Monthly Archives: September 2014

I have mom-imperfections but I’m actually the “perfect” mom.

I don’t have time to read other blog posts (I don’t even have freaking time to go back and read my own), but I do see a lot of social media posts with parents confessions to their “imperfections.”  I think I’ve even written about my own s*** as a mom.  In fact, let me admit that the other night I totally lost it.  So, when I went to wake up my son the next morning, I kissed his forehead and said, “Sorry I was such an ass last night.”  He opened his eyes and said to me, “That’s ok Mom.  Sometimes I’m an ass too.”  Life.

Heck, I’ll even confesses to personal imperfections – like eating in the middle of the night, peeing without remembering to close the door and … (maybe I better stop there!) 🙂

But here’s what I’ve come to realize:  There is no such thing as the perfect parent and yet, we’re all perfect parents.  Allow me about 250 more words to explain:

For my kids – my constant crying about the world’s pain, the burnt popcorn at 9:30 p.m., the “importance” I place on values, school work and being the best person you can be — well, these “flaws” are seen as just “mom.”

I can’t tell you how many time’s I’ve heard my kids say to their friends, “Yup, that’s just my mom. She’s likely to hug you every time you come in the door or she sees you in public. Sorry dude.”   Or, “Mom, we’d rather you go out for a run than stay in the house and try to cook for us.  We can make our own food and it’ll be much calmer if you go run.”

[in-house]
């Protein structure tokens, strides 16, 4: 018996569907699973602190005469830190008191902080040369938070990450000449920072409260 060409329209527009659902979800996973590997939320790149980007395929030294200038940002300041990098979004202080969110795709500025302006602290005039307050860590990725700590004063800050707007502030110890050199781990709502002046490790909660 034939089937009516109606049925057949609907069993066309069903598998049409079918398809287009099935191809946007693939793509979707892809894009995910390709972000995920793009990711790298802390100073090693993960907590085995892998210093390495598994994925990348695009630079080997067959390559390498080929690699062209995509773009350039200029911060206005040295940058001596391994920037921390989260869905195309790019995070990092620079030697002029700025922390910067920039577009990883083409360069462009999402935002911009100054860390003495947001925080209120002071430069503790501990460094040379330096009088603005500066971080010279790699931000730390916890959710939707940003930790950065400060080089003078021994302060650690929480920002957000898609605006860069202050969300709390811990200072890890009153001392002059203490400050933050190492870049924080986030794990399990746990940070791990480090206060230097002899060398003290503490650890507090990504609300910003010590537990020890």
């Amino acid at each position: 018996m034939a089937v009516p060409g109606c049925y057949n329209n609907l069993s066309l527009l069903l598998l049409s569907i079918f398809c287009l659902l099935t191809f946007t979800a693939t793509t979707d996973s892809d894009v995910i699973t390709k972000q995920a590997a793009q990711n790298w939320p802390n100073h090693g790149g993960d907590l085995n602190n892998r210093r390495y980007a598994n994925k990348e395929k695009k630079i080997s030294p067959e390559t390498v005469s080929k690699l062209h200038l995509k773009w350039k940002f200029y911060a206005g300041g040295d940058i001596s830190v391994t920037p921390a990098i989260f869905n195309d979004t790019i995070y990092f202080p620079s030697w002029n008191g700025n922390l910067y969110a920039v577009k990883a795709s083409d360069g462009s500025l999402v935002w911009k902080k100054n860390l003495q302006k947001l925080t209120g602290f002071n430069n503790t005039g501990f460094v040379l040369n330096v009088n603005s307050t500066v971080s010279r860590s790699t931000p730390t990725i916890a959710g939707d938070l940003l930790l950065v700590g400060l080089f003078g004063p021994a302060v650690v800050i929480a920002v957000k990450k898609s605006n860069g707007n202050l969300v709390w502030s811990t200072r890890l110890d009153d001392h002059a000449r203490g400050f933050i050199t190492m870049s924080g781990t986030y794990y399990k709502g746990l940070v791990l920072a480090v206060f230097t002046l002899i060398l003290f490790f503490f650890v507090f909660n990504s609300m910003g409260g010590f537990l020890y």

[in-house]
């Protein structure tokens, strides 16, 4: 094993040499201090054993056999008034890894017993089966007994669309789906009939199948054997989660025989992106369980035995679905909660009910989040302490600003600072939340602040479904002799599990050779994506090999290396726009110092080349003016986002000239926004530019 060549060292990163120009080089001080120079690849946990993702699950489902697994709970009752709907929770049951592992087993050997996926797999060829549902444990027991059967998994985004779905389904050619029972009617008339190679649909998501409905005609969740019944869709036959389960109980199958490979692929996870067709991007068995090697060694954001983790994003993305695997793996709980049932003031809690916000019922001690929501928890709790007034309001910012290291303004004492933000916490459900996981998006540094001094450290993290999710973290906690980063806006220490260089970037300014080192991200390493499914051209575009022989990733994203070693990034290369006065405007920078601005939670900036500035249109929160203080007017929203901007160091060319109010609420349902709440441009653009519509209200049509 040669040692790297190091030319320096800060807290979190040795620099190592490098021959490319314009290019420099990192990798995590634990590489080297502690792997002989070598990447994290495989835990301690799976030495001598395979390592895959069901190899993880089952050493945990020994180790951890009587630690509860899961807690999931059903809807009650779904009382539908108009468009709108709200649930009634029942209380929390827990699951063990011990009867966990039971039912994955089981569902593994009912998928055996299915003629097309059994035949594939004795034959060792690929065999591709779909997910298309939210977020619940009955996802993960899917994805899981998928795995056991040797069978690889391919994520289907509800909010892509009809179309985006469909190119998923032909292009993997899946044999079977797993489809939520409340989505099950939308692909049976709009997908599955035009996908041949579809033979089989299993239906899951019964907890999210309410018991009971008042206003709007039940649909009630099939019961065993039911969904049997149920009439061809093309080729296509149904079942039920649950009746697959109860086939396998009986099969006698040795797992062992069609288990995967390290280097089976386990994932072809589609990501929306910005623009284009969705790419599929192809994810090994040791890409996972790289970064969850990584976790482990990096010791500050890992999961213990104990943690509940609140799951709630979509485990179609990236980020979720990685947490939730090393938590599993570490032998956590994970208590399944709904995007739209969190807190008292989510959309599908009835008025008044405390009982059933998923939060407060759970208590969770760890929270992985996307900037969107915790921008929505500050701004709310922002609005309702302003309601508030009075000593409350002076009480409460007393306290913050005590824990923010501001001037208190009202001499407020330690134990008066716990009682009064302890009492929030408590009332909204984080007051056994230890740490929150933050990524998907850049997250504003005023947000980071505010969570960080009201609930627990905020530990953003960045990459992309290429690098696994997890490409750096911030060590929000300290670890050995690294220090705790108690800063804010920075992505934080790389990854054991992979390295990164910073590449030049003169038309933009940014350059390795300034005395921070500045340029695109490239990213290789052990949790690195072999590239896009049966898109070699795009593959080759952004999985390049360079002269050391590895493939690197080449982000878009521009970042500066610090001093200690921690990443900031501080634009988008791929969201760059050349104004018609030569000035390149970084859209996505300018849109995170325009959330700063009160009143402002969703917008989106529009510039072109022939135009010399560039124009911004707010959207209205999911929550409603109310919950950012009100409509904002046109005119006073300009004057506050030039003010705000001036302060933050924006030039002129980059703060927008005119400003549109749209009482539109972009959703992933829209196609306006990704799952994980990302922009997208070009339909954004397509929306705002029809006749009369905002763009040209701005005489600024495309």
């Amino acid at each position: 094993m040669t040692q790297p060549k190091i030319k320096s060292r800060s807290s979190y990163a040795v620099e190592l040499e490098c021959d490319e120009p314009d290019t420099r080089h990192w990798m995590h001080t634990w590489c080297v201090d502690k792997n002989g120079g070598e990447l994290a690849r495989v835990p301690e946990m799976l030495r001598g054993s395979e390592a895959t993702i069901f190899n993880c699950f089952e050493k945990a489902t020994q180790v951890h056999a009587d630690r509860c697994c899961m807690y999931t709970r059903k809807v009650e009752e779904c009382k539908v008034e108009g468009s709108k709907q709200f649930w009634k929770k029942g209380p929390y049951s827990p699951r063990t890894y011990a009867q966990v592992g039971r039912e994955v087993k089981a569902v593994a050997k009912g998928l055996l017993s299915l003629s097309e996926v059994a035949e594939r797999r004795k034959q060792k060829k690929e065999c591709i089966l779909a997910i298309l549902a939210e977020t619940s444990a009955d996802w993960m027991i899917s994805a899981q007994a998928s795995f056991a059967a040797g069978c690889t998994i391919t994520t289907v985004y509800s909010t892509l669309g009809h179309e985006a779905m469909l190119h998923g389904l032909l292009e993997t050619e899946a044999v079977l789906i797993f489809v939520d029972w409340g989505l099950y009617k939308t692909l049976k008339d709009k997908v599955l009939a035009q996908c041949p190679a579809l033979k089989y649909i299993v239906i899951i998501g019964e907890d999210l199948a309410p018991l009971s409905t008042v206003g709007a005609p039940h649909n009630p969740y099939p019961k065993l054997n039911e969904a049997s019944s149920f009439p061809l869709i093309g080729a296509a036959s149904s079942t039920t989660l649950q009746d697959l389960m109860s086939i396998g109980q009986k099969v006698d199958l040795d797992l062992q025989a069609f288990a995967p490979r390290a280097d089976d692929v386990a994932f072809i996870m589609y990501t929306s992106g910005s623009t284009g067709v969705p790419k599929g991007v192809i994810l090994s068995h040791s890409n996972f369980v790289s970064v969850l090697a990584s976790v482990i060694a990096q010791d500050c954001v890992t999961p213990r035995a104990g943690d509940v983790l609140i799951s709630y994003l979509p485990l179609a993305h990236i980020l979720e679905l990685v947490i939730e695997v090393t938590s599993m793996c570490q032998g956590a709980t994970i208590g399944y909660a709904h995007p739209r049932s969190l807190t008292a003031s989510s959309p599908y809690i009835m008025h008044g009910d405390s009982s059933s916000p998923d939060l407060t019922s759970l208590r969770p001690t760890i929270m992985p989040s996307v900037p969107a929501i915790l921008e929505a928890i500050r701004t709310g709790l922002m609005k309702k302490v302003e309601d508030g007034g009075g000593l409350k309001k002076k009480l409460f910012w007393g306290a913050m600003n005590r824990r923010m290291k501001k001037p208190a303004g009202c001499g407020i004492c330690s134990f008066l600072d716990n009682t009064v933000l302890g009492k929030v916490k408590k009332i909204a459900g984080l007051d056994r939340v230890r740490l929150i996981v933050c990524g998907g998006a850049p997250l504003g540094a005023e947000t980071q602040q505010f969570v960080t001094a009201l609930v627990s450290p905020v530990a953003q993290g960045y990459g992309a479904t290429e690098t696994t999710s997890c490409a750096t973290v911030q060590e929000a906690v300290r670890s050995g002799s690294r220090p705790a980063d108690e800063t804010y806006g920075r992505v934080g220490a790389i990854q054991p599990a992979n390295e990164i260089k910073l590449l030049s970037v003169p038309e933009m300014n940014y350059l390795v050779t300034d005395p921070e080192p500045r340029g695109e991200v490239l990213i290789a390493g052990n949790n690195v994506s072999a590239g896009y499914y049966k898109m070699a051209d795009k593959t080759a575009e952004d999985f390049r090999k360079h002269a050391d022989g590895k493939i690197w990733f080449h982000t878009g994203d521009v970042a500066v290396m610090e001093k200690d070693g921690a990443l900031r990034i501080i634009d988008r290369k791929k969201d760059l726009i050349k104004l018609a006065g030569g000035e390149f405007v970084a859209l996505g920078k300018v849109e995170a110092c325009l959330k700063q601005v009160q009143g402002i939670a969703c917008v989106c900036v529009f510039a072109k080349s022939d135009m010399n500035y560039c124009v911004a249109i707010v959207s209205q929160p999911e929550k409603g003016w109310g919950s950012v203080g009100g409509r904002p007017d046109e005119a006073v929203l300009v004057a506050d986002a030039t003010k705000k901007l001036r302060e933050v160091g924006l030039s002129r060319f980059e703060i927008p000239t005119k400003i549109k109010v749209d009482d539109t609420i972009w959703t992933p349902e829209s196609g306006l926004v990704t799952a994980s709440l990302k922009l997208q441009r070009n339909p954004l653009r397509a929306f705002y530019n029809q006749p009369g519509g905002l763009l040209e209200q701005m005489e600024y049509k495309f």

I may not be perfect, but to them, my flaws are “just mom” and I’m perfect for them.

There is no such thing as superman/woman.  We can’t do it all – and we shouldn’t even try.  Have no clean socks or underwear?  Maybe you, my child, should do the laundry.  Wish we had more of your favorite food in the cupboard?  Well, when I ask you to come to Target with me, you’ll need to get off your butt and ride along!

Let’s embrace our imperfections and move on to something more interesting – like teaching our kids to load and unload the dishwasher … or how to clean the bathroom floor.  Or, fitting in five minutes of quiet time with a glass of wine.  Now that sounds like perfection!

Enjoy a really nice (imperfect) weekend!


I think I’m breaking one of my blog rules.

I make up my own rules here and I suppose I can break them whenever I want.  You may know them already: 500 or less word count, no names, no politics, no religion (although that probably comes through anyway) and no work. So to those of you who love my rules, I’m sorry for stepping outside the box!